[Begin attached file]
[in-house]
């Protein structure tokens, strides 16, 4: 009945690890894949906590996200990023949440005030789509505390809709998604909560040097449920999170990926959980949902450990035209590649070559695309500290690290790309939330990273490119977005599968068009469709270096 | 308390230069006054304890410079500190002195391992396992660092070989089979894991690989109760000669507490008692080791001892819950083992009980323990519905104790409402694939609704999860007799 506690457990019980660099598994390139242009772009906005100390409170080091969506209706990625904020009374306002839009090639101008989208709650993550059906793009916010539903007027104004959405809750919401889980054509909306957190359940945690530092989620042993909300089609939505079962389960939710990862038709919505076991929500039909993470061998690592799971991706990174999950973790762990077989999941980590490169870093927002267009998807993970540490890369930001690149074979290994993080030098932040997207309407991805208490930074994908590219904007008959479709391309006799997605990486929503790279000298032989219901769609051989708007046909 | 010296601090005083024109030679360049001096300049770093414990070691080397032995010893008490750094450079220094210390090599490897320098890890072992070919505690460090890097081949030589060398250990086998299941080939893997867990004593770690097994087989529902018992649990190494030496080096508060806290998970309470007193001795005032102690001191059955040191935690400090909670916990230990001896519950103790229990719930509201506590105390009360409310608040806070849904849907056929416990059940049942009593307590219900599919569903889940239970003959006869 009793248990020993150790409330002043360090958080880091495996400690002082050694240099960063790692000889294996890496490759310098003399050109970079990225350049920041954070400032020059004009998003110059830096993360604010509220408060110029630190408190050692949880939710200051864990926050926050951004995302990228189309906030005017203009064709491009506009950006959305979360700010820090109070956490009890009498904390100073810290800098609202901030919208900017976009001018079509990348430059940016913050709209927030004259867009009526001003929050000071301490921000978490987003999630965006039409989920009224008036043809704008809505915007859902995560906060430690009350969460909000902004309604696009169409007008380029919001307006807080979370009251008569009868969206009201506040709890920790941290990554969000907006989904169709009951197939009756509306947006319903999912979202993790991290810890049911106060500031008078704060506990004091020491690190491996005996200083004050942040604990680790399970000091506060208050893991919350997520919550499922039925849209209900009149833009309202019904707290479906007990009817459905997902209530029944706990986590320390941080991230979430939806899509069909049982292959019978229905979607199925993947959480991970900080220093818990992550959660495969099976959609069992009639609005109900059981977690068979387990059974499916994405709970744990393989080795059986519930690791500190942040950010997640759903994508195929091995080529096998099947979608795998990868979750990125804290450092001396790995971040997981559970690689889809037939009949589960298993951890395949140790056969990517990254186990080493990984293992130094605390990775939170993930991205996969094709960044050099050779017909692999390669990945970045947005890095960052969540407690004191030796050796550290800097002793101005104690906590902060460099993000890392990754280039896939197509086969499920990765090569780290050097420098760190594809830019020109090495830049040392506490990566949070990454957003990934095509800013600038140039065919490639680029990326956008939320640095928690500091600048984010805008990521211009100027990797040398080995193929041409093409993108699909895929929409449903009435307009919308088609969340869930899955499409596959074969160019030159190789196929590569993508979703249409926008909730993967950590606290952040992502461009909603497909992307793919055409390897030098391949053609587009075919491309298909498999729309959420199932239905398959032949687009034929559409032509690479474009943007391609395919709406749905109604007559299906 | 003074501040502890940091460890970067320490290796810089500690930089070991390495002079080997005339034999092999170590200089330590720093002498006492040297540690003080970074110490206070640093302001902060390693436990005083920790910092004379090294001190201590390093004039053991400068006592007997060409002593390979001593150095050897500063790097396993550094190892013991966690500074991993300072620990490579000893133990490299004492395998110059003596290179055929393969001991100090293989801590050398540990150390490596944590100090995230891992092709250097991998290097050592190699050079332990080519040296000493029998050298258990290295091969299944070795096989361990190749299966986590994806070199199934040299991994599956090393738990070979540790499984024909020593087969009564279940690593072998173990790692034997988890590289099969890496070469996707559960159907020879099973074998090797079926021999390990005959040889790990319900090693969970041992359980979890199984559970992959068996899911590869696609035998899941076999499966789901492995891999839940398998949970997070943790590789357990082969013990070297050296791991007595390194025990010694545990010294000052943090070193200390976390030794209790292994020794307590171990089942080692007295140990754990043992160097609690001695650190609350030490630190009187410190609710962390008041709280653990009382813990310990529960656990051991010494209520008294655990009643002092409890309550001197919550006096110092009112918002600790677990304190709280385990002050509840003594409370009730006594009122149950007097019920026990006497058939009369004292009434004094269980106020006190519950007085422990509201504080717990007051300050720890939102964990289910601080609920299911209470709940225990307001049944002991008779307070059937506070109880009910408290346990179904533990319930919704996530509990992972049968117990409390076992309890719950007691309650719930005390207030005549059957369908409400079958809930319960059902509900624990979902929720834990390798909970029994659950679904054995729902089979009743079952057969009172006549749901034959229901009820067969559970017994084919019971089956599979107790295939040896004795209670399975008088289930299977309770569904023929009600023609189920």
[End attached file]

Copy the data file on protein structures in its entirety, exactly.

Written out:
[in-house]
């Protein structure tokens, strides 16, 4: 009945690890894949906590996200990023949440005030789509505390809709998604909560040097449920999170990926959980949902450990035209590649070559695309500290690290790309939330990273490119977005599968068009469709270096 | 308390230069006054304890410079500190002195391992396992660092070989089979894991690989109760000669507490008692080791001892819950083992009980323990519905104790409402694939609704999860007799 506690457990019980660099598994390139242009772009906005100390409170080091969506209706990625904020009374306002839009090639101008989208709650993550059906793009916010539903007027104004959405809750919401889980054509909306957190359940945690530092989620042993909300089609939505079962389960939710990862038709919505076991929500039909993470061998690592799971991706990174999950973790762990077989999941980590490169870093927002267009998807993970540490890369930001690149074979290994993080030098932040997207309407991805208490930074994908590219904007008959479709391309006799997605990486929503790279000298032989219901769609051989708007046909 | 010296601090005083024109030679360049001096300049770093414990070691080397032995010893008490750094450079220094210390090599490897320098890890072992070919505690460090890097081949030589060398250990086998299941080939893997867990004593770690097994087989529902018992649990190494030496080096508060806290998970309470007193001795005032102690001191059955040191935690400090909670916990230990001896519950103790229990719930509201506590105390009360409310608040806070849904849907056929416990059940049942009593307590219900599919569903889940239970003959006869 009793248990020993150790409330002043360090958080880091495996400690002082050694240099960063790692000889294996890496490759310098003399050109970079990225350049920041954070400032020059004009998003110059830096993360604010509220408060110029630190408190050692949880939710200051864990926050926050951004995302990228189309906030005017203009064709491009506009950006959305979360700010820090109070956490009890009498904390100073810290800098609202901030919208900017976009001018079509990348430059940016913050709209927030004259867009009526001003929050000071301490921000978490987003999630965006039409989920009224008036043809704008809505915007859902995560906060430690009350969460909000902004309604696009169409007008380029919001307006807080979370009251008569009868969206009201506040709890920790941290990554969000907006989904169709009951197939009756509306947006319903999912979202993790991290810890049911106060500031008078704060506990004091020491690190491996005996200083004050942040604990680790399970000091506060208050893991919350997520919550499922039925849209209900009149833009309202019904707290479906007990009817459905997902209530029944706990986590320390941080991230979430939806899509069909049982292959019978229905979607199925993947959480991970900080220093818990992550959660495969099976959609069992009639609005109900059981977690068979387990059974499916994405709970744990393989080795059986519930690791500190942040950010997640759903994508195929091995080529096998099947979608795998990868979750990125804290450092001396790995971040997981559970690689889809037939009949589960298993951890395949140790056969990517990254186990080493990984293992130094605390990775939170993930991205996969094709960044050099050779017909692999390669990945970045947005890095960052969540407690004191030796050796550290800097002793101005104690906590902060460099993000890392990754280039896939197509086969499920990765090569780290050097420098760190594809830019020109090495830049040392506490990566949070990454957003990934095509800013600038140039065919490639680029990326956008939320640095928690500091600048984010805008990521211009100027990797040398080995193929041409093409993108699909895929929409449903009435307009919308088609969340869930899955499409596959074969160019030159190789196929590569993508979703249409926008909730993967950590606290952040992502461009909603497909992307793919055409390897030098391949053609587009075919491309298909498999729309959420199932239905398959032949687009034929559409032509690479474009943007391609395919709406749905109604007559299906 | 003074501040502890940091460890970067320490290796810089500690930089070991390495002079080997005339034999092999170590200089330590720093002498006492040297540690003080970074110490206070640093302001902060390693436990005083920790910092004379090294001190201590390093004039053991400068006592007997060409002593390979001593150095050897500063790097396993550094190892013991966690500074991993300072620990490579000893133990490299004492395998110059003596290179055929393969001991100090293989801590050398540990150390490596944590100090995230891992092709250097991998290097050592190699050079332990080519040296000493029998050298258990290295091969299944070795096989361990190749299966986590994806070199199934040299991994599956090393738990070979540790499984024909020593087969009564279940690593072998173990790692034997988890590289099969890496070469996707559960159907020879099973074998090797079926021999390990005959040889790990319900090693969970041992359980979890199984559970992959068996899911590869696609035998899941076999499966789901492995891999839940398998949970997070943790590789357990082969013990070297050296791991007595390194025990010694545990010294000052943090070193200390976390030794209790292994020794307590171990089942080692007295140990754990043992160097609690001695650190609350030490630190009187410190609710962390008041709280653990009382813990310990529960656990051991010494209520008294655990009643002092409890309550001197919550006096110092009112918002600790677990304190709280385990002050509840003594409370009730006594009122149950007097019920026990006497058939009369004292009434004094269980106020006190519950007085422990509201504080717990007051300050720890939102964990289910601080609920299911209470709940225990307001049944002991008779307070059937506070109880009910408290346990179904533990319930919704996530509990992972049968117990409390076992309890719950007691309650719930005390207030005549059957369908409400079958809930319960059902509900624990979902929720834990390798909970029994659950679904054995729902089979009743079952057969009172006549749901034959229901009820067969559970017994084919019971089956599979107790295939040896004795209670399975008088289930299977309770569904023929009600023609189920």